My noble friend who spoke first referred to the often-quoted speech made by Mr. Balfour in the House of Commons in May, 1905, and he referred to that speech as one which, in his opinion, was a very regrettable one, because it gave the impression that Mr. Balfour at any rate was content to rely upon the security given to us by a very powerful Navy. But criticisms of that kind—and they have have not been made to-night for the first time—are surely made by people who have not taken the trouble to read Mr. Balfour's speech with the attention which it deserves. I have more than once read that speech, and let me venture to insist again upon this that throughout his closely reasoned and cogent argument Mr. Balfour postulated that we should have a sufficient and powerful Army for home defence. That was the bedrock of his argument. Although it was not possible on that occasion for Mr. Balfour to give facts and figures, any more than it is possible for the noble Earl representing the War Office to do so this evening, Mr. Balfour did give very fully the arguments based upon the facts and figures which had been supplied to the Imperial Defence Committee, over which he presided with so much distinction. And, unless I am very much mistaken, Mr. Balfour, when he mentioned 70,000 as the minimum force with which any foreign Power was likely to attempt the invasion of this country, relied upon the advice of my noble and gallant friend upon the cross benches. Mr. Balfour was able to show that even at the time when the South African war had been some time in progress and we were most denuded of troops there was a considerable residuum of regular troops left in the country, besides a large number of Auxiliary Forces. He showed further Mediterranean, the Atlantic, and the Channel Fleets were employed in foreign waters, there could be made ready in a few hours six first-class battleships and six first-class cruisers, while there would be in commission in home waters twelve cruisers besides a number of gun-boats, destroyers, and torpedo-boats, irrespective of a large number of ships in reserve with nucleus crews. He therefore contended that even on the most unfavourable assumption there would yet remain available a very considerable naval force for the purpose of repelling an invasion. If the corresponding figures were to be taken for the time through which we are now passing, they would not be less favourable. I imagine that, even assuming our main fleets were away, we should yet have a very large force of vessels sufficiently powerful to engage with great effect the kind of flotilla that might be employed for the purpose of conveying an invading force across the sea that girds these islands. I hope, therefore, that I may assume that when my noble friend presses his views upon His Majesty's Government he is really preaching to those already converted, and that they have no idea either of diminishing the naval force available for the purpose of resisting invasion, or of neglecting the efficiency and strength of that home army with which an invader would have to reckon if he had effected a landing.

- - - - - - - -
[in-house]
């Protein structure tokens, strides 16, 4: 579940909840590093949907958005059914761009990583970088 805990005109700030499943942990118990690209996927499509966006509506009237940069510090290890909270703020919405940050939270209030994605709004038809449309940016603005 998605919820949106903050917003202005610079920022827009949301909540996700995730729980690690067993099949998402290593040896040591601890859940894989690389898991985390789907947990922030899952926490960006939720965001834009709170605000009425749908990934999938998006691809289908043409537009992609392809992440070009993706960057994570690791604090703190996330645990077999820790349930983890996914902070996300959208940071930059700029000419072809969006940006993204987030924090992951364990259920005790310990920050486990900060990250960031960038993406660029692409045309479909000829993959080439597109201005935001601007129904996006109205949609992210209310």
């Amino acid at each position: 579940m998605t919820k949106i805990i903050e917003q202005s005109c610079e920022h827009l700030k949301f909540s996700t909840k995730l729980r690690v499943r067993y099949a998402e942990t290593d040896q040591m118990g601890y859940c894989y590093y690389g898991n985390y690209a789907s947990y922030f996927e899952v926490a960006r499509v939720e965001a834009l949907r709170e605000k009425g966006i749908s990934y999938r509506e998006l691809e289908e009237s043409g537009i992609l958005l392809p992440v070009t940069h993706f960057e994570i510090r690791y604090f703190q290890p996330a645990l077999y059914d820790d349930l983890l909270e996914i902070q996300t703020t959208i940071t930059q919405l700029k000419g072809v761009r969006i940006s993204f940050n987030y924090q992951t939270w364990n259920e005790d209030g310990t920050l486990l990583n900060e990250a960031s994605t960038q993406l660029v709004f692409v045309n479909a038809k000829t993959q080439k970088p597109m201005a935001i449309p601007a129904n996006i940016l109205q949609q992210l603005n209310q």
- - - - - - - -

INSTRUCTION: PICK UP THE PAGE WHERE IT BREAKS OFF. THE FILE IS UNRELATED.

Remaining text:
I wish to say one word as to what fell from the Under-Secretary when he told us that in his view the anticipation of a sudden invasion rested upon a theory of international treachery. The noble Lord quoted the Report of a Joint Committee of the two Houses of Parliament, which sat in 1883, and of which I had the honour to be president. Let me say at once—and I am not sorry to have an opportunity of saying it—that I must protest against the assumption that, because twenty-four years ago I committed myself to certain strategical views derived from the evidence tendered to us by witnesses, I am to be held bound to the same views in the year through which we are now passing. I say frankly that if I had to sit down and write a Report on the question of the Channel Tunnel to-day, I do not think I should write the same Report that I drafted in 1883.

The possibility of hostilities without a previous declaration of war is certainly one which I do not regard as having been disposed of be the Report which the noble Earl has quoted, nor does the evidence adduced in the remarkable compilation of Sir Frederick Maurice deserve by any means to be lightly put on one side. I certainly shows that the contingency of sudden surprises is one which ought never to be kept wholly out of mind. It is quite true that we can scarcely contemplate that at a moment when international relations are in no sense strained, when there is no outstanding difficulty between two great civilised Powers, one of those Powers would be at all likely to spring suddenly on the other. But there may, on the other hand, be periods of international tension when complications may supervene with great rapidity and when it is the duty of any Power that values its own safety to leave no precaution neglected. Therefore I am not at all disposed to neglect the possibility of what is sometimes called a bolt from the blue, or to think that ample precautions should not be taken to provide for such a contingency.

To my mind this debate is the more satisfactory because it has disclosed a certain consensus of opinion on both sides of the House to the effect that in this as in other cases you cannot separate the military from the naval question, and that it is the duty of those who are responsible for the safety of this country to see to it that in neither the one direction nor the other is any precaution neglected which might be necessary to secure the safety of these islands.